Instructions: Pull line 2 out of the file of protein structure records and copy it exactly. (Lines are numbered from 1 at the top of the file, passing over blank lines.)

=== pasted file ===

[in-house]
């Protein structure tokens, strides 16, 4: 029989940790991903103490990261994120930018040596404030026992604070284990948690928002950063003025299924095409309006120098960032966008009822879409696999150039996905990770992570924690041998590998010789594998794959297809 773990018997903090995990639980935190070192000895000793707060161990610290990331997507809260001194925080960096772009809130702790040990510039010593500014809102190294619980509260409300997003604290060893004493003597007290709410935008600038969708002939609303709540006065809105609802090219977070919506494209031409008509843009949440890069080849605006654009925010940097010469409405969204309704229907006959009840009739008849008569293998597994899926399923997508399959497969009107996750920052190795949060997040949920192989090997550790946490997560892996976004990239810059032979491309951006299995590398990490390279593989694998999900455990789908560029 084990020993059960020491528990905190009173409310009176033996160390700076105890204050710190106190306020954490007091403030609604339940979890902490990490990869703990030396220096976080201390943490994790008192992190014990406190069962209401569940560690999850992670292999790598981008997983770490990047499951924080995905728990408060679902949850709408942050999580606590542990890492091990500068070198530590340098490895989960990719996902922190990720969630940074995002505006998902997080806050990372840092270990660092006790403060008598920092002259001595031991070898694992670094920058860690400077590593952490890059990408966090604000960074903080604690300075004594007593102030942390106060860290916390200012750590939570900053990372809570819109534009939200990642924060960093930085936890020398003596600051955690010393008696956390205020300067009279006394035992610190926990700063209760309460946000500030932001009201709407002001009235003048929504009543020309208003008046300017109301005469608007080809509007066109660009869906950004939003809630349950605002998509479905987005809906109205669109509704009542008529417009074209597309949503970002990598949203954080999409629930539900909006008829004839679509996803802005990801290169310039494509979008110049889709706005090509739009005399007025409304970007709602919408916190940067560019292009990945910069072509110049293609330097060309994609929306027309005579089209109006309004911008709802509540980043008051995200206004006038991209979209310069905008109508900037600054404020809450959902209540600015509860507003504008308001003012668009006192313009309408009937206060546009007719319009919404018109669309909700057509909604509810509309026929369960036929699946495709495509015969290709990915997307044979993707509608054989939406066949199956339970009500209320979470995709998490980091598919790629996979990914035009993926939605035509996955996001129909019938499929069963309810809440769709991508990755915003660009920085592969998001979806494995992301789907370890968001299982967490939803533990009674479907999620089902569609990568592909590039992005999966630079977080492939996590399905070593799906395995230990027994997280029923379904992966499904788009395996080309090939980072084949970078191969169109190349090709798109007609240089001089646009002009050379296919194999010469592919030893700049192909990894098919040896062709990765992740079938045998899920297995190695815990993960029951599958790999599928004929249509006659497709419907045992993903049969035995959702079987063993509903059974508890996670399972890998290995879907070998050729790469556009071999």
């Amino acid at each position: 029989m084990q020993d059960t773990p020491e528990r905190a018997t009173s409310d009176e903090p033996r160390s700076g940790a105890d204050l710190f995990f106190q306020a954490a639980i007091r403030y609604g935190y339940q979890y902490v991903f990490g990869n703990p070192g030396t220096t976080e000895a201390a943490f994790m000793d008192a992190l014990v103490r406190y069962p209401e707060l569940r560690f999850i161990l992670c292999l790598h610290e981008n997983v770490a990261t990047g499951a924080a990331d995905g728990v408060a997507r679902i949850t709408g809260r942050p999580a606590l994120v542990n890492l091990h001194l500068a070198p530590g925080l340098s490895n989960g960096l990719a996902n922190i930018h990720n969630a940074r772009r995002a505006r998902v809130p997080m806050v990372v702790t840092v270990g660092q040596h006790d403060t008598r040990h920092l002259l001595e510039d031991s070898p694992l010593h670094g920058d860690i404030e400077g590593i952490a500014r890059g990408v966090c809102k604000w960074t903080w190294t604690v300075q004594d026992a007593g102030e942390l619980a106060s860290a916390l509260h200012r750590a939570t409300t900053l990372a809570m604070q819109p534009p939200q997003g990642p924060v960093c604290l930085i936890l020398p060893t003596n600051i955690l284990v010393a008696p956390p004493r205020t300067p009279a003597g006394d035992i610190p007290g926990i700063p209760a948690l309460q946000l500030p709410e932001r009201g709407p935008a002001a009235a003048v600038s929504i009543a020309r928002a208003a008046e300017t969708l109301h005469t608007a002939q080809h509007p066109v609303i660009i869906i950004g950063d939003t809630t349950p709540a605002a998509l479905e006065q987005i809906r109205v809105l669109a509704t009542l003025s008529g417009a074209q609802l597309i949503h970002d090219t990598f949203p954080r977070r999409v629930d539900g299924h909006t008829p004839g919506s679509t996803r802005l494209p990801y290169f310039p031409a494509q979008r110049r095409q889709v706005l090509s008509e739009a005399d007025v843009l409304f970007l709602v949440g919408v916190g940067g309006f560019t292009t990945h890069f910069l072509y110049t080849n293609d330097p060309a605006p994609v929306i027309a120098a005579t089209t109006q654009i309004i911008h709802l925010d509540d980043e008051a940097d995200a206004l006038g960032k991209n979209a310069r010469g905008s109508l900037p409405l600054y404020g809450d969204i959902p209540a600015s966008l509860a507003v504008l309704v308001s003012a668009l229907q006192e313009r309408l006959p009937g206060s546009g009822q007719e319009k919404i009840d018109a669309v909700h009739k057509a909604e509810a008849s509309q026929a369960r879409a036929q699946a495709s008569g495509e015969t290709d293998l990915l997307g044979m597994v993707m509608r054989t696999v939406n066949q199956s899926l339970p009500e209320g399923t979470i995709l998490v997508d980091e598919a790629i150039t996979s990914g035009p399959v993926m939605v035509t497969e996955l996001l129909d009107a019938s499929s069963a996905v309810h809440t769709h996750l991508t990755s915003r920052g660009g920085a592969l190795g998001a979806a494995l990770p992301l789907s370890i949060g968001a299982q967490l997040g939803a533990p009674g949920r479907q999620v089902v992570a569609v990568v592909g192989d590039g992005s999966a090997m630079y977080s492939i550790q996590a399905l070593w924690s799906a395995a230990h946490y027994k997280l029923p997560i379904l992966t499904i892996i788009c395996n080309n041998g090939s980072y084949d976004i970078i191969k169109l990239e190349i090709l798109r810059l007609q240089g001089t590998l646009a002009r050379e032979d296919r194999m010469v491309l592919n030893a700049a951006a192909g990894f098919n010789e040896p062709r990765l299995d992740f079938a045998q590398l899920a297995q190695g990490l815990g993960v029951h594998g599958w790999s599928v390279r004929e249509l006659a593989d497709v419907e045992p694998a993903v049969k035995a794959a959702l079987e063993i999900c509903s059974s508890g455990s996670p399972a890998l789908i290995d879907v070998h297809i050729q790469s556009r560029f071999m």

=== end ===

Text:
């Protein structure tokens, strides 16, 4: 029989940790991903103490990261994120930018040596404030026992604070284990948690928002950063003025299924095409309006120098960032966008009822879409696999150039996905990770992570924690041998590998010789594998794959297809 773990018997903090995990639980935190070192000895000793707060161990610290990331997507809260001194925080960096772009809130702790040990510039010593500014809102190294619980509260409300997003604290060893004493003597007290709410935008600038969708002939609303709540006065809105609802090219977070919506494209031409008509843009949440890069080849605006654009925010940097010469409405969204309704229907006959009840009739008849008569293998597994899926399923997508399959497969009107996750920052190795949060997040949920192989090997550790946490997560892996976004990239810059032979491309951006299995590398990490390279593989694998999900455990789908560029 084990020993059960020491528990905190009173409310009176033996160390700076105890204050710190106190306020954490007091403030609604339940979890902490990490990869703990030396220096976080201390943490994790008192992190014990406190069962209401569940560690999850992670292999790598981008997983770490990047499951924080995905728990408060679902949850709408942050999580606590542990890492091990500068070198530590340098490895989960990719996902922190990720969630940074995002505006998902997080806050990372840092270990660092006790403060008598920092002259001595031991070898694992670094920058860690400077590593952490890059990408966090604000960074903080604690300075004594007593102030942390106060860290916390200012750590939570900053990372809570819109534009939200990642924060960093930085936890020398003596600051955690010393008696956390205020300067009279006394035992610190926990700063209760309460946000500030932001009201709407002001009235003048929504009543020309208003008046300017109301005469608007080809509007066109660009869906950004939003809630349950605002998509479905987005809906109205669109509704009542008529417009074209597309949503970002990598949203954080999409629930539900909006008829004839679509996803802005990801290169310039494509979008110049889709706005090509739009005399007025409304970007709602919408916190940067560019292009990945910069072509110049293609330097060309994609929306027309005579089209109006309004911008709802509540980043008051995200206004006038991209979209310069905008109508900037600054404020809450959902209540600015509860507003504008308001003012668009006192313009309408009937206060546009007719319009919404018109669309909700057509909604509810509309026929369960036929699946495709495509015969290709990915997307044979993707509608054989939406066949199956339970009500209320979470995709998490980091598919790629996979990914035009993926939605035509996955996001129909019938499929069963309810809440769709991508990755915003660009920085592969998001979806494995992301789907370890968001299982967490939803533990009674479907999620089902569609990568592909590039992005999966630079977080492939996590399905070593799906395995230990027994997280029923379904992966499904788009395996080309090939980072084949970078191969169109190349090709798109007609240089001089646009002009050379296919194999010469592919030893700049192909990894098919040896062709990765992740079938045998899920297995190695815990993960029951599958790999599928004929249509006659497709419907045992993903049969035995959702079987063993509903059974508890996670399972890998290995879907070998050729790469556009071999």